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Training your own wake word

Matthew D. Scholefield edited this page Aug 17, 2018 · 13 revisions

How to train your own wake word

Precise comes with a few executables used to train and test models. First, run through the Source Install procedure on the readme. Once installed, to gain access to these executables in the current terminal session, run the command:

source .venv/bin/activate

Here's a summary of all the executables:

  • precise-collect - Record audio samples for use with Precise
  • precise-convert - Convert wake-word model from Keras to TensorFlow
  • precise-eval - Evaluate a list of models on a dataset
  • precise-listen - Run a model on microphone audio input
  • precise-stream - Run a model on raw audio data
  • precise-test - Test a model against a dataset
  • precise-train - Train a new model on a dataset
  • precise-train-incremental - Train a model to inhibit activation by marking false activations and retraining

For more info on each individual script, you can run <script-name> -h.


The rough process for training a model is as follows:

  1. precise-collect - Record wake word samples
  2. precise-train - Initial training
  3. precise-train-incremental - Reduce false activations
  4. precise-test - Statistics on dataset accuracy
  5. precise-listen - Real world test with your microphone
  6. precise-convert - Convert .net to .pb

Recording Samples

The first thing you'll want to do is record some audio samples of your wake word. To do that, use the tool, precise-collect, which will guide you through recording a few samples. The default settings should be fine.

Use this tool to collect around 12 samples, making sure to leave a second or two of silence at the start of each recording, but with no silence after the wake word.

$ precise-collect
Audio name (Ex. recording-##): hey-computer.##
ALSA lib pcm_dsnoop.c:638:(snd_pcm_dsnoop_open) unable to open slave
ALSA lib pcm_dmix.c:1099:(snd_pcm_dmix_open) unable to open slave
ALSA lib pcm_dmix.c:1099:(snd_pcm_dmix_open) unable to open slave
Press space to record (esc to exit)...
Saved as hey-computer.00.wav
Press space to record (esc to exit)...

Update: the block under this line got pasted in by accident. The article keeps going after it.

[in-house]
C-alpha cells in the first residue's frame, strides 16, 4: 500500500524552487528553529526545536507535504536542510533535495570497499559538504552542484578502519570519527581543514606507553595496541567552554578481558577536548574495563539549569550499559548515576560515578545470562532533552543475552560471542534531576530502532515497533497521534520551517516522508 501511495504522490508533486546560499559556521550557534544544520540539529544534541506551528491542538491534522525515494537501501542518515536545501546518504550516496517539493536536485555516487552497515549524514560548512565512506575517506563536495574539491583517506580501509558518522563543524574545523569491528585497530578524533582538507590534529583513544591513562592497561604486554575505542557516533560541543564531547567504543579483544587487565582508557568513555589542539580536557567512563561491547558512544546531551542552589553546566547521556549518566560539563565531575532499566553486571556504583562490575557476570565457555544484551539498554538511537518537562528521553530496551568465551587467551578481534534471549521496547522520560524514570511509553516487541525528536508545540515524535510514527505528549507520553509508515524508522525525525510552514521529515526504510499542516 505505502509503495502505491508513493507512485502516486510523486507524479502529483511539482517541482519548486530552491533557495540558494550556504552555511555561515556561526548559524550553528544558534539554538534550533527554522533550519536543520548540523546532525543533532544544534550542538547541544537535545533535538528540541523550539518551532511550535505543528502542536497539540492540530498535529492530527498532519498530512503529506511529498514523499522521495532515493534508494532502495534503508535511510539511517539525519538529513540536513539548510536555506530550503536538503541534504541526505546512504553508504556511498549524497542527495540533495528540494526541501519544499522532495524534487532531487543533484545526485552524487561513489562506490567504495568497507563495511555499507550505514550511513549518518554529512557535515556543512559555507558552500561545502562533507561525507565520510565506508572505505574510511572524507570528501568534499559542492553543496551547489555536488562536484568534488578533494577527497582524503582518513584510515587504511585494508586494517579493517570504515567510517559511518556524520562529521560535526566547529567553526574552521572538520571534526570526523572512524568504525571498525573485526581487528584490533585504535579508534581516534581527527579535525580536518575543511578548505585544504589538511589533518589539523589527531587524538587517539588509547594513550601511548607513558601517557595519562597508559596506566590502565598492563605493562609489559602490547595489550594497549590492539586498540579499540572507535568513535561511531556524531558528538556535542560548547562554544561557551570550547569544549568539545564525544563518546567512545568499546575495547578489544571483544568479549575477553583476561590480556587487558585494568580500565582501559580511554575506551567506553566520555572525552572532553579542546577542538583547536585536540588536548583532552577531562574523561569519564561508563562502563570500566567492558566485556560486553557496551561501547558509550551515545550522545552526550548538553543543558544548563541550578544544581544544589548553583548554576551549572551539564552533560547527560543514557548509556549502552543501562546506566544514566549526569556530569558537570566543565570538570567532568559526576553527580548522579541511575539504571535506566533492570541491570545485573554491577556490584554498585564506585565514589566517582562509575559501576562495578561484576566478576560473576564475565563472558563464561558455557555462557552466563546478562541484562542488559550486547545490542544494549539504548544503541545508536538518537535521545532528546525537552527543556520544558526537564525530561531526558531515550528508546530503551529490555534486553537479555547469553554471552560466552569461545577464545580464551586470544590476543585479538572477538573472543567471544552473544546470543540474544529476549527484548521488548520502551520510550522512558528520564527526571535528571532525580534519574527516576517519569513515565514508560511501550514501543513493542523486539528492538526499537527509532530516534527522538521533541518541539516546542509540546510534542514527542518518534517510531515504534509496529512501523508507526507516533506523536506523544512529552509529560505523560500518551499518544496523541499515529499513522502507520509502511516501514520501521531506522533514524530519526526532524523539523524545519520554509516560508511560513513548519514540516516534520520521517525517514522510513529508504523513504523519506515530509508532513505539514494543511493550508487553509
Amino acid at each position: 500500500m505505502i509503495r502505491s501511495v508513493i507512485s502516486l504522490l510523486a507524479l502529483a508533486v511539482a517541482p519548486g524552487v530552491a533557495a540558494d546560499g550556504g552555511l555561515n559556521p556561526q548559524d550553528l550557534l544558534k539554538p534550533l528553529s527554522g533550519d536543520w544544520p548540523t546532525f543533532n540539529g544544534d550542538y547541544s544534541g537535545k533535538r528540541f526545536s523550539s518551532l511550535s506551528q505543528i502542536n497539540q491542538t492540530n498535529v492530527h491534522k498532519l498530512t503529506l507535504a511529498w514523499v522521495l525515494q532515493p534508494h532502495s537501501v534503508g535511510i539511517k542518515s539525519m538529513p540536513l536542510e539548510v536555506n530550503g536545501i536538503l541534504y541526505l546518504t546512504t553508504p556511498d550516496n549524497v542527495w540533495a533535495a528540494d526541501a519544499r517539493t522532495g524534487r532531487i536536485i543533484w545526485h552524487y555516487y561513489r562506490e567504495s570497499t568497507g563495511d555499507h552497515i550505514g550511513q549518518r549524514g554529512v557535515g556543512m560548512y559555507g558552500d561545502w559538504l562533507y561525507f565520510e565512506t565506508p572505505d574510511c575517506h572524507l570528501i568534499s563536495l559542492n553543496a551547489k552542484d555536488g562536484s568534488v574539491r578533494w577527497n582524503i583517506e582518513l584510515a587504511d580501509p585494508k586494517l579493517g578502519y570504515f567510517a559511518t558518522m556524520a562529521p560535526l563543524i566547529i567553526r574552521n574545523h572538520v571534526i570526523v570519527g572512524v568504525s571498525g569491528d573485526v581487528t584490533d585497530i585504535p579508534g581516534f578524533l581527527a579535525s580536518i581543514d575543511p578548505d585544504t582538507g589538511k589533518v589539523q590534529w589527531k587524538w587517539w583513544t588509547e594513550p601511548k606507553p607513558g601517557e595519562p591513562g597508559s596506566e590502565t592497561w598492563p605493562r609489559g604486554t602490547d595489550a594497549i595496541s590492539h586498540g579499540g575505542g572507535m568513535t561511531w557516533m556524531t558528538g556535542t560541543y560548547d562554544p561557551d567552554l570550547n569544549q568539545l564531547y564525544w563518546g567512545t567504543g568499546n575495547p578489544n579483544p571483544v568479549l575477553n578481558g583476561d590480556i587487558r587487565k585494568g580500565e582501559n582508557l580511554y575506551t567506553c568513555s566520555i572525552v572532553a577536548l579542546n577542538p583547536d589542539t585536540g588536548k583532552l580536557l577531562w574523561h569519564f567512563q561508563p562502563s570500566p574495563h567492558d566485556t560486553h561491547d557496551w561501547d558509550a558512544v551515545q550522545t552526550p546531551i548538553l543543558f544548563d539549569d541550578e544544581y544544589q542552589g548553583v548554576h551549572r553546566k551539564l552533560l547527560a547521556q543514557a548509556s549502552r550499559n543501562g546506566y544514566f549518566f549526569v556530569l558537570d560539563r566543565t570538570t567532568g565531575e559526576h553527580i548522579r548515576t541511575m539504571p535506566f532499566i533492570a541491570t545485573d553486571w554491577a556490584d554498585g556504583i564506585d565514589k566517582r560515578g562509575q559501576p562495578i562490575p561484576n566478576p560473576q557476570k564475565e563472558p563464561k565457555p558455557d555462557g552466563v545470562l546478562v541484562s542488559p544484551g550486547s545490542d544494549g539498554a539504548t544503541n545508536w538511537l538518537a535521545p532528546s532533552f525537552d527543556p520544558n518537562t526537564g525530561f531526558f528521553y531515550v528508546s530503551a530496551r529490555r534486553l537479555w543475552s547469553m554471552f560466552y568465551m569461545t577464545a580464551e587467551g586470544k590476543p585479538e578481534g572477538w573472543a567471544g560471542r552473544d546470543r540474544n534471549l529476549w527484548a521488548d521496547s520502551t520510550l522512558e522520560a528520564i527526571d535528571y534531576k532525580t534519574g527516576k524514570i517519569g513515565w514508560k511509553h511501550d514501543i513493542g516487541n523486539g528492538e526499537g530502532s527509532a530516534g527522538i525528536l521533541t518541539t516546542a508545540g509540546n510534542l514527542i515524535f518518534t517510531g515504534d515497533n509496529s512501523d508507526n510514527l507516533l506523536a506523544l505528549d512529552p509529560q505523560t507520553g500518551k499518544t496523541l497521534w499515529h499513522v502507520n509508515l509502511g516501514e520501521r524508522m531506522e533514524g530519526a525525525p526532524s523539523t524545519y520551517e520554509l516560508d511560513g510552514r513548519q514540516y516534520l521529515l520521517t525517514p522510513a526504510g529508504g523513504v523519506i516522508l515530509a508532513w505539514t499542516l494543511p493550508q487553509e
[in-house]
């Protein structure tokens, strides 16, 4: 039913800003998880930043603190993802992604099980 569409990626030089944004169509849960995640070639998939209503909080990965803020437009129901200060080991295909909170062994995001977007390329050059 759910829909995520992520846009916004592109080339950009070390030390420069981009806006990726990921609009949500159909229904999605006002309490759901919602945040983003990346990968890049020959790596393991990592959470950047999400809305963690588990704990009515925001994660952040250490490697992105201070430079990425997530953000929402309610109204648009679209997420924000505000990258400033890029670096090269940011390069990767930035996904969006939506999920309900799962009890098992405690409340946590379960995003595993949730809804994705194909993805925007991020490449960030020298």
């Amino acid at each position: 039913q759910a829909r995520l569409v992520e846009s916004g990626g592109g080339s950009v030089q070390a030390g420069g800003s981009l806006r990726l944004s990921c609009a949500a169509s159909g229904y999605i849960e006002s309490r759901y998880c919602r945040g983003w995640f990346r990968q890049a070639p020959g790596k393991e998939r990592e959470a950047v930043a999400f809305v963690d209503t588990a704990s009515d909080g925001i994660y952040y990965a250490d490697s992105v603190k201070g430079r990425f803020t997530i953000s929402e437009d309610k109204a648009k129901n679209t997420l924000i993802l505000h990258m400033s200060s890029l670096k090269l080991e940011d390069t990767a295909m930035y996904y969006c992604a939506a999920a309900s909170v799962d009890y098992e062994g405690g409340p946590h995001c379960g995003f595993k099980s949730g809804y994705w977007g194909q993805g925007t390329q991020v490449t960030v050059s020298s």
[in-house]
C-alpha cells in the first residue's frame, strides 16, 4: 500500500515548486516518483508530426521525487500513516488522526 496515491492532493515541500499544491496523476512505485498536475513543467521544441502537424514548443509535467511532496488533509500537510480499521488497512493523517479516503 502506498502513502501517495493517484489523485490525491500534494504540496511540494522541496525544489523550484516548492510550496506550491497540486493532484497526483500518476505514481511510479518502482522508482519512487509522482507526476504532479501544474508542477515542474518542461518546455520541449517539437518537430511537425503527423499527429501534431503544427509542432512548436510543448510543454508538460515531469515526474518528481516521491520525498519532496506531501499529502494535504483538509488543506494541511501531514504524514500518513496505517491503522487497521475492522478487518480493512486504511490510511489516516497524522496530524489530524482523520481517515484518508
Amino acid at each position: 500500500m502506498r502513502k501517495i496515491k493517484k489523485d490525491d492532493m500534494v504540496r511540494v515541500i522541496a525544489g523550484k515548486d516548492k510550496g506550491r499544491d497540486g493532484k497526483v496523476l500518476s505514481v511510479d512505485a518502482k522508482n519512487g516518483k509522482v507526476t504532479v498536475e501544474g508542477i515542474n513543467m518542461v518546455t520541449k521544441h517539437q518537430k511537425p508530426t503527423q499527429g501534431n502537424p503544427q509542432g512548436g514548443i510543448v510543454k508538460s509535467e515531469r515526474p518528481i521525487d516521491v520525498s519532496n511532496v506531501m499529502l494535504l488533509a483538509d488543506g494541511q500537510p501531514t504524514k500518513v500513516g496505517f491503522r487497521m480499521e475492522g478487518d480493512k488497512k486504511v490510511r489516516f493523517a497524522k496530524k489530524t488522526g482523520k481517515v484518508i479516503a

Now, place most of these files under hey-computer/wake-word/ and the rest under hey-computer/test/wake-word:

├── wake-word/
│   ├── hey-computer.00.wav
│   ├── hey-computer.01.wav
│   ├── hey-computer.02.wav
│   ├── hey-computer.03.wav
│   ├── hey-computer.04.wav
│   ├── hey-computer.05.wav
│   ├── hey-computer.06.wav
│   ├── hey-computer.07.wav
│   └── hey-computer.08.wav
├── not-wake-word/
└── test/
    ├── wake-word/
    │   ├── hey-computer.09.wav
    │   ├── hey-computer.10.wav
    │   ├── hey-computer.11.wav
    │   └── hey-computer.12.wav
    └── not-wake-word/

This tells Precise to train on the first 8 samples and evaluate the model's accuracy using the last 4.

Initial Training

Now, we can start to train a model with the precise-train tool:

$ precise-train -e 60 hey-computer/
Epoch 1/20
2018-02-23 11:32:05.235740: I tensorflow/core/platform/] Your CPU supports instructions that this TensorFlow binary was not compiled to use: SSE4.1 SSE4.2 AVX AVX2 FMA
9/9 [==============================] - 0s 31ms/step - loss: 0.2620 - acc: 0.3333 - val_loss: 0.0836 - val_acc: 0.5000
Epoch 60/60
9/9 [==============================] - 0s 1ms/step - loss: 0.0025 - acc: 1.0000 - val_loss: 5.6518e-05 - val_acc: 1.0000

Demoing the Model

Now, we can run this model against live microphone input using precise-listen. It will listen to the microphone and keep outputting either . if it does not hear the wake word or ! if it does hear it.

$ precise-listen
Using TensorFlow backend.
2018-02-23 12:46:22.622717: I tensorflow/core/platform/] Your CPU supports instructions that this TensorFlow binary was not compiled to use: SSE4.1 SSE4.2 AVX AVX2 FMA